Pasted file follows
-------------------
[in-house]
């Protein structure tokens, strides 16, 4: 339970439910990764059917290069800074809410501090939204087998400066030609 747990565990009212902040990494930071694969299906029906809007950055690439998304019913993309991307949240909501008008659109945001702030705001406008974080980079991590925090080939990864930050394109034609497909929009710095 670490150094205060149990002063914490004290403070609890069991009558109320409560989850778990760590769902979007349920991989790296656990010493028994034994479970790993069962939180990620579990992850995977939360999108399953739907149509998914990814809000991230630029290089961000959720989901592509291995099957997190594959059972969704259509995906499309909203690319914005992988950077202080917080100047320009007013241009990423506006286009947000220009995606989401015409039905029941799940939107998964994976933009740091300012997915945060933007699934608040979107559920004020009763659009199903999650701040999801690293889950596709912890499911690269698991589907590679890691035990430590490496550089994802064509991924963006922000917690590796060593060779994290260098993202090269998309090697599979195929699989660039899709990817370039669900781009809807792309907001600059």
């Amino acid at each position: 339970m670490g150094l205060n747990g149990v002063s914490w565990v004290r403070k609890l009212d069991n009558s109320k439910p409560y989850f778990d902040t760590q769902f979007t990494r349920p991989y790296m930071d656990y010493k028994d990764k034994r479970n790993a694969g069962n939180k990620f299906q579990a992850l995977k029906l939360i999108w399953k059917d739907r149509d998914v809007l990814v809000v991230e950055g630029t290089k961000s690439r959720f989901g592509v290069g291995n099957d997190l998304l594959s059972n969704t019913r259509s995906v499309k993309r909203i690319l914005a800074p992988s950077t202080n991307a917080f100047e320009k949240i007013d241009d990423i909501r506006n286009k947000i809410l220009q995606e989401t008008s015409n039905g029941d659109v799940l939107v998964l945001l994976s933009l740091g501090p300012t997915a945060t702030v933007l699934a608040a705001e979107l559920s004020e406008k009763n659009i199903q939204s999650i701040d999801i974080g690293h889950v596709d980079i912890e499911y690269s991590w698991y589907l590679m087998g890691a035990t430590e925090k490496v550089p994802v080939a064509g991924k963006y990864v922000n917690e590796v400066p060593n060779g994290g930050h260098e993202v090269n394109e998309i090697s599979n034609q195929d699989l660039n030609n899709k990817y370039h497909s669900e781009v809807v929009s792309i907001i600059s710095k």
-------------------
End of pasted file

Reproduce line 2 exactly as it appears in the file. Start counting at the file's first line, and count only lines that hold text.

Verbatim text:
């Protein structure tokens, strides 16, 4: 339970439910990764059917290069800074809410501090939204087998400066030609 747990565990009212902040990494930071694969299906029906809007950055690439998304019913993309991307949240909501008008659109945001702030705001406008974080980079991590925090080939990864930050394109034609497909929009710095 670490150094205060149990002063914490004290403070609890069991009558109320409560989850778990760590769902979007349920991989790296656990010493028994034994479970790993069962939180990620579990992850995977939360999108399953739907149509998914990814809000991230630029290089961000959720989901592509291995099957997190594959059972969704259509995906499309909203690319914005992988950077202080917080100047320009007013241009990423506006286009947000220009995606989401015409039905029941799940939107998964994976933009740091300012997915945060933007699934608040979107559920004020009763659009199903999650701040999801690293889950596709912890499911690269698991589907590679890691035990430590490496550089994802064509991924963006922000917690590796060593060779994290260098993202090269998309090697599979195929699989660039899709990817370039669900781009809807792309907001600059």